Forty one years of Bangladesh Atomic Energy Commission | The Daily Star
12:00 AM, March 01, 2014 / LAST MODIFIED: 01:53 AM, March 08, 2015

Forty one years of Bangladesh Atomic Energy Commission

Forty one years of Bangladesh Atomic Energy Commission

BANGLADESH Atomic Energy Commission (BAEC) was established by a Presidential Order dated February 27, 1973 “to do all acts and things, including research work, necessary for the promotion of the peaceful uses of atomic energy … and for the execution of development projects involving nuclear power stations and the generation of electric power …”
BAEC inherited a large number of highly trained nuclear scientists and engineers who had worked in the Pakistan Atomic Energy Commission (PAEC) before independence of Bangladesh. As PAEC built its major establishments including the Pakistan Institute of Nuclear Science and Technology (PINSTECH) and the Karachi Nuclear Power Plant (KANUPP) in former West Pakistan (now Pakistan), the only laboratories worth the name the BAEC got were the Atomic Energy Centre in Dhaka (AECD) and the Bangladesh Institute of Nuclear Agriculture (BINA) at Mymensingh, In addition, it received three nuclear medicine centres at Dhaka, Rajshahi and Chittagong.
Soon after the promulgation of the Presidential Order, the Bangladesh Atomic Energy Commission was formed with Prof. M. Innas Ali as the chairman, Mohammad Yusuf as Member (Engg.) and Dr. Anwar Hossain as Member (Science). The first task of the Commission was to build research facilities in Bangladesh to realise the objectives of the Presidential Order. The Commission acquired a 259-acre land at Savar and built a well-equipped research facility, known as the Atomic Energy Research Establishment (AERE).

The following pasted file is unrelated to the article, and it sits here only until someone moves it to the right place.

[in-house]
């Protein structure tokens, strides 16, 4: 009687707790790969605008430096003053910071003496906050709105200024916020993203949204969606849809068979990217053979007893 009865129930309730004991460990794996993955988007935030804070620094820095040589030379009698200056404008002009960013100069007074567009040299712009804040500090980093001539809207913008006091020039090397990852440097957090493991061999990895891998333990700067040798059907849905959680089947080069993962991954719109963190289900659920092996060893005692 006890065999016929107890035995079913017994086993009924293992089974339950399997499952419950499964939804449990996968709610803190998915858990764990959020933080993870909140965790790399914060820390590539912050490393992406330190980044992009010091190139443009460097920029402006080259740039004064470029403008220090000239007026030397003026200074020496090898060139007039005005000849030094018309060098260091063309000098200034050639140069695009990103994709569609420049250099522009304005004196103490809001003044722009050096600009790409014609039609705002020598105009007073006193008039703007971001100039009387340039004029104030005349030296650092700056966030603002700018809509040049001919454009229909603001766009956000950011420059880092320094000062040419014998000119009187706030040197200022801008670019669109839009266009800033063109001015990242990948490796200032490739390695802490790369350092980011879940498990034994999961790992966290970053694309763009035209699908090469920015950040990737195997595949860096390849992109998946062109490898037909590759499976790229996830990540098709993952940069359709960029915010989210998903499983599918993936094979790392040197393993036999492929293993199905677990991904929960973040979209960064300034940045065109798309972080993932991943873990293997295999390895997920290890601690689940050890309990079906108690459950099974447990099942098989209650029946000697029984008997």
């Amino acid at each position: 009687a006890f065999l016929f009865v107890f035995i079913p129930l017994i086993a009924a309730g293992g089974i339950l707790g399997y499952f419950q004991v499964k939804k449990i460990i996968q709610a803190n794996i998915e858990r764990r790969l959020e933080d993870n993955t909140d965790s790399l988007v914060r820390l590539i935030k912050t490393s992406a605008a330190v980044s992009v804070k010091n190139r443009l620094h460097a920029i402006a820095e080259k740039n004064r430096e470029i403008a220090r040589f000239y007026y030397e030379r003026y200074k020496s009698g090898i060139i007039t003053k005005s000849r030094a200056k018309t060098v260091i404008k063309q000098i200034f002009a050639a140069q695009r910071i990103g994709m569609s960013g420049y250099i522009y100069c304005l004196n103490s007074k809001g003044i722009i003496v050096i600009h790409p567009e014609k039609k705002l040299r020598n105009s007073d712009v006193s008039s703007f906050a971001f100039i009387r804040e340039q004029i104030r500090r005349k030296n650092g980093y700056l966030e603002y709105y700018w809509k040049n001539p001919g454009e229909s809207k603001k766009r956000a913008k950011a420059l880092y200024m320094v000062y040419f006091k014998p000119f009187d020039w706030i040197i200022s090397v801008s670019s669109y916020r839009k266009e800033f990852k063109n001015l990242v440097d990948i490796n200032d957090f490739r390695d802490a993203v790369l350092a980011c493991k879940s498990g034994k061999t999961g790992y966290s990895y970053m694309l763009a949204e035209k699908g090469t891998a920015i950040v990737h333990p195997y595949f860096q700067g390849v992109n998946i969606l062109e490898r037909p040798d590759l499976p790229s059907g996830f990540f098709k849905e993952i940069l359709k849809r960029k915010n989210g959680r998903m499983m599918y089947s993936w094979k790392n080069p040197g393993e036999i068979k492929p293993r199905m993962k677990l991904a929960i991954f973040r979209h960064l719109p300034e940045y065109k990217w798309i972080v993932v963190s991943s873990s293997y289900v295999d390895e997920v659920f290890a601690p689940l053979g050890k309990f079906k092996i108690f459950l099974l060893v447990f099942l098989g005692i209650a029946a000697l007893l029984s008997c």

Construction of the AERE was started in 1976 with the author as the first project director. The first phase of the development work was completed with the installation of a TRIGA MARK –II research reactor in 1987 under the guidance of Dr. Anwar Hossain, then chairman of the BAEC. By 2007, the second phase of development was completed and additional facilities like a tandem accelerator, a cobalt-60 irradiator, and a nuclear waste management laboratory were added. The AERE now has several research institutes on nuclear science and technology (INST), food and radiation biology (IFRB), electronics (IE), computer science (ICS), energy (EI) and other disciplines.
The Commission expanded its facilities and services at the Institute of Nuclear Medicine and Ultrasound (INMU) located at BSMMU campus, Dhaka, and other centres at Rajshahi and Chittagong. Twelve new centres of nuclear medicine and ultrasound were opened at public medical colleges and hospitals at divisional and district towns.  
Radioactivity Testing and Monitoring Laboratory set up in Chittagong in 1987 has been monitoring imported and exportable foodstuff passing through the port. The Beach Sand Minerals Exploitation Centre (BSMEC) at Cox's Bazar has a pilot plant for processing of raw sand for extraction of heavy minerals.